There’s nothing like a bad work situation to trigger a downward spiral. As the UAE’s workforce prepares to head back to work, the responsibilities, pressure and stress of the workplace are rushing back, too – with the added element of job insecurity. Resha Erheim, a Canadian certified counsellor based at the Camali Clinic in Dubai talks about how to deal with workplace stress, anxiety, lack of confidence and bullying, whether from a colleague or your boss.
How big a problem is anxiety in the workplace in Dubai? What should people do?
As in any major city in the world, anxiety in the workplace in Dubai is a big problem, especially in corporate companies. To deal with anxiety or stress, one should learn to manage priorities better, to time-manage effectively, delegate when possible, respect boundaries, say no when necessary, to relax, practice hobbies, get adequate sleep, exercise, meditate and be mindful and get some support. Speaking to your boss can be helpful when you think you can’t manage so you can come up with solutions together.
What kind of complaints do you hear? What are the biggest causes?
Most of the complaints I hear are to do with anxiety and stress coming from a job or different relationships (whether with family or partners). Conflict in relationships, financial difficulties, family responsibilities, significant life changes (like having a baby or coming to a new country or job), work-related problems, self-esteem and perfectionism are among the biggest causes of stress and anxiety.
How do you coach someone who is miserable in their job or worried about losing it?
In those situations, I try to help them cope and manage the anxiety, listen to them and let them vent, help them gain awareness and understand their situation better, come up with some solutions, like changing some aspects of their work environment or looking for a new job. I remind them of their strengths and resilience, help them integrate self-care into their daily routine to make sure they exercise, sleep, eat well and meditate. Sometimes, it is better to leave a job we are miserable in for the sake of our own mental health.
What about long-standing issues – for example an irrational or over-demanding boss?
I think if you can’t work with an aggressive boss and somehow bridge the gap and reach an accommodation between the two of you, it is better to look for another job and just cope with it until you can leave. Otherwise, with a demanding boss, try not to take things personally. Consider the reasons why your boss is demanding and confront him or her in a calm, gentle way. Be assertive when possible, set mutual priorities and expectations, try to remain positive and focus on what you can do and what you are good at.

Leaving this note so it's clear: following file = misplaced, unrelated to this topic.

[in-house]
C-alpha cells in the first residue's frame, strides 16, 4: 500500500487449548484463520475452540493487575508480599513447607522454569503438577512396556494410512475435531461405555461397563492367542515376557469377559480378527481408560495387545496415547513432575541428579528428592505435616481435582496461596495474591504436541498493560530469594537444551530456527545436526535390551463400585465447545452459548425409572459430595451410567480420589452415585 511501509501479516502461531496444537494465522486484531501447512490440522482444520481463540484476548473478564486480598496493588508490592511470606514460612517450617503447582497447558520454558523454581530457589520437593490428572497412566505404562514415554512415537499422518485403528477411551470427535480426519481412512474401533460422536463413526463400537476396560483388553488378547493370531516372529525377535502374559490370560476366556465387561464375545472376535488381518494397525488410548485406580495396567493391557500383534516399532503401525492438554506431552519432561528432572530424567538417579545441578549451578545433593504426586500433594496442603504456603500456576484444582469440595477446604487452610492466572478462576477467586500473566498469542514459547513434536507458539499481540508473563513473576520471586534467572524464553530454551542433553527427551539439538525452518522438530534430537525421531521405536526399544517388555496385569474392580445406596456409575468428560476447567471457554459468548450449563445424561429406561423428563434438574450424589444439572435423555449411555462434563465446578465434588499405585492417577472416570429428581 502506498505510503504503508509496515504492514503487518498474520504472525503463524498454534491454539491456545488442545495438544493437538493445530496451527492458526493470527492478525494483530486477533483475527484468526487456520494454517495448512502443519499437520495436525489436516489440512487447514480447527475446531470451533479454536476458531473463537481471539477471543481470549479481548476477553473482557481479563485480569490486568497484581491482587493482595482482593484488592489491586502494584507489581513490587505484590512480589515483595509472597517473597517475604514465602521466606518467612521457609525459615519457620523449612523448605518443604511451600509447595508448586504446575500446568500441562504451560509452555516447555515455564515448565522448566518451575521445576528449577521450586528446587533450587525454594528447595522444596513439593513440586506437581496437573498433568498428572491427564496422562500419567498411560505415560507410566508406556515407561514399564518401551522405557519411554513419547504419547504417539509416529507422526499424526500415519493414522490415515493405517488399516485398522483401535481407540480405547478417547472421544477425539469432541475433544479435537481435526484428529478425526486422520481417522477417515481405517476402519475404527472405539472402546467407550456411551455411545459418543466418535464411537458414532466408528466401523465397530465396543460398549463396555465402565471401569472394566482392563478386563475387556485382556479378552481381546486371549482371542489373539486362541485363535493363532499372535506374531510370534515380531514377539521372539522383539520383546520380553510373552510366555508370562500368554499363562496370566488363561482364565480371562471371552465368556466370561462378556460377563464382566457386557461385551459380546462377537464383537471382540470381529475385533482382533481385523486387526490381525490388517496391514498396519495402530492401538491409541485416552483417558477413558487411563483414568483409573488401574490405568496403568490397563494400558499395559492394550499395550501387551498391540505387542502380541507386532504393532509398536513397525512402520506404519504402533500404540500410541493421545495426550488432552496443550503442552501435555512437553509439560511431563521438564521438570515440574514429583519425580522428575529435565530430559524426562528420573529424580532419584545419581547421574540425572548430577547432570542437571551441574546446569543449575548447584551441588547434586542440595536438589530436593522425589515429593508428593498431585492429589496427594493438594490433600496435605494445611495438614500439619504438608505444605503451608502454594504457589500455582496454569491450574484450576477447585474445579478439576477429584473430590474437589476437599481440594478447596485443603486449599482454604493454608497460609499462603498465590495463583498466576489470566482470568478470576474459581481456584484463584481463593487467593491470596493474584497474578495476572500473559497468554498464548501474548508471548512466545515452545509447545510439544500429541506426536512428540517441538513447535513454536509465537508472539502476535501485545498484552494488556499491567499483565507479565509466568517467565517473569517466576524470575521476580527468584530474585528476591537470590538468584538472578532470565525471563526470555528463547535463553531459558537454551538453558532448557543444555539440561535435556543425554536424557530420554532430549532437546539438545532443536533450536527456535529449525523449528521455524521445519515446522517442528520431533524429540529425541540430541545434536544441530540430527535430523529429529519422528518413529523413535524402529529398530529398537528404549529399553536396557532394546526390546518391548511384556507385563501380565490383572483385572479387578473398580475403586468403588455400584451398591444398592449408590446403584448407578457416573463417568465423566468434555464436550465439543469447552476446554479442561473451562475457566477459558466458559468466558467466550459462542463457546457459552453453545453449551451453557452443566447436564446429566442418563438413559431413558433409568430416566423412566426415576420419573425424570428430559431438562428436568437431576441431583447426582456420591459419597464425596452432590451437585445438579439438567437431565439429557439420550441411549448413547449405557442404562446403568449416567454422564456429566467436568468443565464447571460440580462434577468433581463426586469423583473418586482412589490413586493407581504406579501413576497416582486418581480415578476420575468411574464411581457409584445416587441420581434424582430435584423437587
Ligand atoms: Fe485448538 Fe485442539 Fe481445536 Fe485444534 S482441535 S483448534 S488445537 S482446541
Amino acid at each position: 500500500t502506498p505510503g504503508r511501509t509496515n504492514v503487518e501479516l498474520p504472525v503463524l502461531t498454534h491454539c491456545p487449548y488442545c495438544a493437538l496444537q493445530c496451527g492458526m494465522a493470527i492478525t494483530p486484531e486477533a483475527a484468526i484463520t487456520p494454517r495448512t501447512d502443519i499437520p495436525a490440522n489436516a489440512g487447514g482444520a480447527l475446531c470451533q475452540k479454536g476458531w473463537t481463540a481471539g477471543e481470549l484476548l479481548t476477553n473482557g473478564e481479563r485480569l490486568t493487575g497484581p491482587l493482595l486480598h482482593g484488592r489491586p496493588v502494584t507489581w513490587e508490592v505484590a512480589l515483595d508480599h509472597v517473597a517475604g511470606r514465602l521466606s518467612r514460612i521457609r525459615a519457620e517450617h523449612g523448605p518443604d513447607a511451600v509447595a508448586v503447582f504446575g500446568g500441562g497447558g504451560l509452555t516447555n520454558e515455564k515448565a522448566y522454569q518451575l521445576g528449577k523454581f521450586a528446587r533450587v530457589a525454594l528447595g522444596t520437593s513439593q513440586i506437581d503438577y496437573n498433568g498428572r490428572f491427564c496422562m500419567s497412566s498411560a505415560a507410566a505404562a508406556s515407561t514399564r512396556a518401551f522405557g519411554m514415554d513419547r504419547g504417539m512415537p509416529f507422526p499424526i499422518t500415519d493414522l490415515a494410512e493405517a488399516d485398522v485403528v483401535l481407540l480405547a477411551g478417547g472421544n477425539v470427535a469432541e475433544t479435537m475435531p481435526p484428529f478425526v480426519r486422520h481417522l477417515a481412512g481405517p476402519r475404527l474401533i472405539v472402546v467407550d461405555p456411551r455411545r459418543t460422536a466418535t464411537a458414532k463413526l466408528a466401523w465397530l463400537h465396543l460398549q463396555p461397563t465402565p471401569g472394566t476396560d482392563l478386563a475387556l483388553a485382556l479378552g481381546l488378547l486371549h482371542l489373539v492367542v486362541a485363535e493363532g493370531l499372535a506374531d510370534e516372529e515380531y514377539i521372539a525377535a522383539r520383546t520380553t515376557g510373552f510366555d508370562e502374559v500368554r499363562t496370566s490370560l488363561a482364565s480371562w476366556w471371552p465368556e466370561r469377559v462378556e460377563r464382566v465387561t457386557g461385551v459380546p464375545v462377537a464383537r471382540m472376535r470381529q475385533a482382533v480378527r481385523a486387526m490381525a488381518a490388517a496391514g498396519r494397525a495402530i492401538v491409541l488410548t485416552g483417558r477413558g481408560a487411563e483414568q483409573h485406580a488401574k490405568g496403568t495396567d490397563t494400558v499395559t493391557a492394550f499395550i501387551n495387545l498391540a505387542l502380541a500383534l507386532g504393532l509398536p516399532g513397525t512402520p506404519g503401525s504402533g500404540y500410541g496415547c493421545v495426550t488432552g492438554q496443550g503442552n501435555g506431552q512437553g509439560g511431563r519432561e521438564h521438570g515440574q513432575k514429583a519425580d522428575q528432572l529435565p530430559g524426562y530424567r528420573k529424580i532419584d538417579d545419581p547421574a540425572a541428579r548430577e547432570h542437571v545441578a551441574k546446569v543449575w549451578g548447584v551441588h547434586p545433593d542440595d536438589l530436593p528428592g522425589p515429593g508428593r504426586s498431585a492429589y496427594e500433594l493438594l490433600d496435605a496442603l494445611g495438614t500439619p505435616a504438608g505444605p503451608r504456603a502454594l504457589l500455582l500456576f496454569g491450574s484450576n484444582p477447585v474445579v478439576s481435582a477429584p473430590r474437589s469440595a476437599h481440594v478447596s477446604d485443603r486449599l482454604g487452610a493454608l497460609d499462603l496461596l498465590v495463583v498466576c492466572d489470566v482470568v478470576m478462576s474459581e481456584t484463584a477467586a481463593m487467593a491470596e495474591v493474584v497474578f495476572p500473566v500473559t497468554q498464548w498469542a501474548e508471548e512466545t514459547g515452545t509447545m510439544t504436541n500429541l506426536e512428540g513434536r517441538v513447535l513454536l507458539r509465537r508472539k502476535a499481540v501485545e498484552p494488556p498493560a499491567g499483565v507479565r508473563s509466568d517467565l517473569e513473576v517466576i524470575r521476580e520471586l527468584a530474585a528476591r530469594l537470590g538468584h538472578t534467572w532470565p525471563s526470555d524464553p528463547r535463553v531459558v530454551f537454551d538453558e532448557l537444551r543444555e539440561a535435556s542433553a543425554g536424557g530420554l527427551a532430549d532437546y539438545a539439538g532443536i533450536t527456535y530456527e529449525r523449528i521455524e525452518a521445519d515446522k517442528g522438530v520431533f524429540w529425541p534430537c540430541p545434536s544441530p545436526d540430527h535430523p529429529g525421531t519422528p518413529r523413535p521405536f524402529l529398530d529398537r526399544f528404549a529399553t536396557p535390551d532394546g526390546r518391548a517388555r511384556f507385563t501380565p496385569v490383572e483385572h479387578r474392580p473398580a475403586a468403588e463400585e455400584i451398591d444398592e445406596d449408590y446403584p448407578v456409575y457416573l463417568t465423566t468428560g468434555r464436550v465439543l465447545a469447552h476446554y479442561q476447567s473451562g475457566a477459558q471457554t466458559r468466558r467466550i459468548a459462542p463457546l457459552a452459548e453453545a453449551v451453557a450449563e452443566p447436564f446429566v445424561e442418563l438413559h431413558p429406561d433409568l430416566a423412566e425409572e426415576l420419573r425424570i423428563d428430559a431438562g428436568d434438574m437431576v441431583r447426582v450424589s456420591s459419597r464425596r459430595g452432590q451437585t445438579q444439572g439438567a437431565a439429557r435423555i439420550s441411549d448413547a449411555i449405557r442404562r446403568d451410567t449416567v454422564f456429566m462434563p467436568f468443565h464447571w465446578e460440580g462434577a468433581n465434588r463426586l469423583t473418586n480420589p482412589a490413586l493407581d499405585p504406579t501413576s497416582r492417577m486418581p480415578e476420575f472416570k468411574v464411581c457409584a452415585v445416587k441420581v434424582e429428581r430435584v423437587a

What is the best way to handle a workplace bully?
Keep a record and document the bullying in case you will need it. Don’t take it personally and don’t take it to heart. Their thoughts and actions have more to do with them than you. Confront the bully calmly, one-to-one, and get them to understand how his or her behaviour is affecting you and suggest what they could do differently. Stand up for yourself assertively, put some boundaries in place and reduce contact with them. Familiarize yourself with your employer’s bullying policy, if there is one, so that you know your rights. Report the bullying by speaking to your manager or HR department or, if the bully is your manager, take the complaint higher up. Get support from colleagues, friends and family.
What should you do if you notice a colleague who is struggling with their mental health?
Gently approach the colleague and express your concern for him/her, offer to listen or help. Let him/her talk and listen without judging. Empathize with them and offer to help find resources in the community that may help, such as books, support groups or a therapist and then perhaps offer to go with them to the first session for support.
How can we make things easier on ourselves?
Negative modes of thinking like generalizing, catastrophizing or predicting negative outcomes can create a larger burden for people and make everyday life harder. Instead, focus on the present, focus on facts and what is real, look for evidence to refute and challenge your negative thinking and strive to come up with other, more balanced ways of viewing situations.